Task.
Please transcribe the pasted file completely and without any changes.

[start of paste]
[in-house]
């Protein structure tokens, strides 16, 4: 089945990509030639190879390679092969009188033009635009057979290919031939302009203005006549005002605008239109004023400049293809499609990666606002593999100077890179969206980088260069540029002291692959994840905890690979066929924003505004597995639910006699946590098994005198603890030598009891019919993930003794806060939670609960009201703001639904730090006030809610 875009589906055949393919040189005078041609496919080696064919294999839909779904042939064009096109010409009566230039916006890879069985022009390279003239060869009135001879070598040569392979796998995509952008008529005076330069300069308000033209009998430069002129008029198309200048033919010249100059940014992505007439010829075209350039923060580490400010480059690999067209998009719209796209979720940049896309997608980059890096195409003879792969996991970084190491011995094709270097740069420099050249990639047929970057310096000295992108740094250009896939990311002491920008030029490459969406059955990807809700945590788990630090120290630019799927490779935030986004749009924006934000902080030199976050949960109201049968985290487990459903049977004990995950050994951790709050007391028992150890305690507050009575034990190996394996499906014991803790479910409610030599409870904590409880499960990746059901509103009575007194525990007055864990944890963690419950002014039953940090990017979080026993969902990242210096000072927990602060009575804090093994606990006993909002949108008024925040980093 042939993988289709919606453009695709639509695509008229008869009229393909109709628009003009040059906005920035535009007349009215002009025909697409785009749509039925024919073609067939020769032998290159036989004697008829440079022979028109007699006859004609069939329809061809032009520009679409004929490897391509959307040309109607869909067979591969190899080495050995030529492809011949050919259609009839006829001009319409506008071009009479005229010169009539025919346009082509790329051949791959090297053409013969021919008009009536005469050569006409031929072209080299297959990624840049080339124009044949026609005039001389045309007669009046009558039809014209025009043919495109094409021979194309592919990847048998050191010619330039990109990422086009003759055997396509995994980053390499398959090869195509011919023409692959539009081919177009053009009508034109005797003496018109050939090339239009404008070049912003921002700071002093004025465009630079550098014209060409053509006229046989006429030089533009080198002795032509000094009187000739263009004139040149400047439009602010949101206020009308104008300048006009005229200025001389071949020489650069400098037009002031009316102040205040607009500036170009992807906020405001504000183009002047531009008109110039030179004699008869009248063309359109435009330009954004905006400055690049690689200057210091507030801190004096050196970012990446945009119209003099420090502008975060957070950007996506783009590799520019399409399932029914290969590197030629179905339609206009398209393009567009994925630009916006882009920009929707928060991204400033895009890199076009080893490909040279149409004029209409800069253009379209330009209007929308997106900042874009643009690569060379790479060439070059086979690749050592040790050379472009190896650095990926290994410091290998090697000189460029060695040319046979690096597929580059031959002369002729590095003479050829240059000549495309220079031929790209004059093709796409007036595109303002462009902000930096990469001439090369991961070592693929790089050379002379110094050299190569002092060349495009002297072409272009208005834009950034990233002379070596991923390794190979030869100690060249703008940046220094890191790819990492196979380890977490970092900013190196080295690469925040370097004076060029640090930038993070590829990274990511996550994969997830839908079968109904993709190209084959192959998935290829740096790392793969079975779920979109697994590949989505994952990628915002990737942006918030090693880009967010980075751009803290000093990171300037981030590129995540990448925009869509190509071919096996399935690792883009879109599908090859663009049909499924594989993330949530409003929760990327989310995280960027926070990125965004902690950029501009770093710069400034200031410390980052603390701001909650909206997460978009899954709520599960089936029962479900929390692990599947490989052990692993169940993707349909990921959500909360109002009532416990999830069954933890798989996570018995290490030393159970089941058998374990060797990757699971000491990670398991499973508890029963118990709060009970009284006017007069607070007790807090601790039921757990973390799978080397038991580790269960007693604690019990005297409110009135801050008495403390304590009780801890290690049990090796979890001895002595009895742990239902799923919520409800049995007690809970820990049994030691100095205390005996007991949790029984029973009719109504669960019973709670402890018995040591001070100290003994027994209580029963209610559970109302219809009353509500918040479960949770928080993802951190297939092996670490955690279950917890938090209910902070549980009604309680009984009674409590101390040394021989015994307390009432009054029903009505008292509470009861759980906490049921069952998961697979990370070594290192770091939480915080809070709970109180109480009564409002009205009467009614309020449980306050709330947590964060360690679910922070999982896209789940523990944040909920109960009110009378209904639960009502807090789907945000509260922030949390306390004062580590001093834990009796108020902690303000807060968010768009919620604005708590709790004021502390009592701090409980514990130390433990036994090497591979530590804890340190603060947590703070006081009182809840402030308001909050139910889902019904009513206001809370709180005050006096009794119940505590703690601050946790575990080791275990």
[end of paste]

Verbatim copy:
[in-house]
């Protein structure tokens, strides 16, 4: 089945990509030639190879390679092969009188033009635009057979290919031939302009203005006549005002605008239109004023400049293809499609990666606002593999100077890179969206980088260069540029002291692959994840905890690979066929924003505004597995639910006699946590098994005198603890030598009891019919993930003794806060939670609960009201703001639904730090006030809610 875009589906055949393919040189005078041609496919080696064919294999839909779904042939064009096109010409009566230039916006890879069985022009390279003239060869009135001879070598040569392979796998995509952008008529005076330069300069308000033209009998430069002129008029198309200048033919010249100059940014992505007439010829075209350039923060580490400010480059690999067209998009719209796209979720940049896309997608980059890096195409003879792969996991970084190491011995094709270097740069420099050249990639047929970057310096000295992108740094250009896939990311002491920008030029490459969406059955990807809700945590788990630090120290630019799927490779935030986004749009924006934000902080030199976050949960109201049968985290487990459903049977004990995950050994951790709050007391028992150890305690507050009575034990190996394996499906014991803790479910409610030599409870904590409880499960990746059901509103009575007194525990007055864990944890963690419950002014039953940090990017979080026993969902990242210096000072927990602060009575804090093994606990006993909002949108008024925040980093 042939993988289709919606453009695709639509695509008229008869009229393909109709628009003009040059906005920035535009007349009215002009025909697409785009749509039925024919073609067939020769032998290159036989004697008829440079022979028109007699006859004609069939329809061809032009520009679409004929490897391509959307040309109607869909067979591969190899080495050995030529492809011949050919259609009839006829001009319409506008071009009479005229010169009539025919346009082509790329051949791959090297053409013969021919008009009536005469050569006409031929072209080299297959990624840049080339124009044949026609005039001389045309007669009046009558039809014209025009043919495109094409021979194309592919990847048998050191010619330039990109990422086009003759055997396509995994980053390499398959090869195509011919023409692959539009081919177009053009009508034109005797003496018109050939090339239009404008070049912003921002700071002093004025465009630079550098014209060409053509006229046989006429030089533009080198002795032509000094009187000739263009004139040149400047439009602010949101206020009308104008300048006009005229200025001389071949020489650069400098037009002031009316102040205040607009500036170009992807906020405001504000183009002047531009008109110039030179004699008869009248063309359109435009330009954004905006400055690049690689200057210091507030801190004096050196970012990446945009119209003099420090502008975060957070950007996506783009590799520019399409399932029914290969590197030629179905339609206009398209393009567009994925630009916006882009920009929707928060991204400033895009890199076009080893490909040279149409004029209409800069253009379209330009209007929308997106900042874009643009690569060379790479060439070059086979690749050592040790050379472009190896650095990926290994410091290998090697000189460029060695040319046979690096597929580059031959002369002729590095003479050829240059000549495309220079031929790209004059093709796409007036595109303002462009902000930096990469001439090369991961070592693929790089050379002379110094050299190569002092060349495009002297072409272009208005834009950034990233002379070596991923390794190979030869100690060249703008940046220094890191790819990492196979380890977490970092900013190196080295690469925040370097004076060029640090930038993070590829990274990511996550994969997830839908079968109904993709190209084959192959998935290829740096790392793969079975779920979109697994590949989505994952990628915002990737942006918030090693880009967010980075751009803290000093990171300037981030590129995540990448925009869509190509071919096996399935690792883009879109599908090859663009049909499924594989993330949530409003929760990327989310995280960027926070990125965004902690950029501009770093710069400034200031410390980052603390701001909650909206997460978009899954709520599960089936029962479900929390692990599947490989052990692993169940993707349909990921959500909360109002009532416990999830069954933890798989996570018995290490030393159970089941058998374990060797990757699971000491990670398991499973508890029963118990709060009970009284006017007069607070007790807090601790039921757990973390799978080397038991580790269960007693604690019990005297409110009135801050008495403390304590009780801890290690049990090796979890001895002595009895742990239902799923919520409800049995007690809970820990049994030691100095205390005996007991949790029984029973009719109504669960019973709670402890018995040591001070100290003994027994209580029963209610559970109302219809009353509500918040479960949770928080993802951190297939092996670490955690279950917890938090209910902070549980009604309680009984009674409590101390040394021989015994307390009432009054029903009505008292509470009861759980906490049921069952998961697979990370070594290192770091939480915080809070709970109180109480009564409002009205009467009614309020449980306050709330947590964060360690679910922070999982896209789940523990944040909920109960009110009378209904639960009502807090789907945000509260922030949390306390004062580590001093834990009796108020902690303000807060968010768009919620604005708590709790004021502390009592701090409980514990130390433990036994090497591979530590804890340190603060947590703070006081009182809840402030308001909050139910889902019904009513206001809370709180005050006096009794119940505590703690601050946790575990080791275990």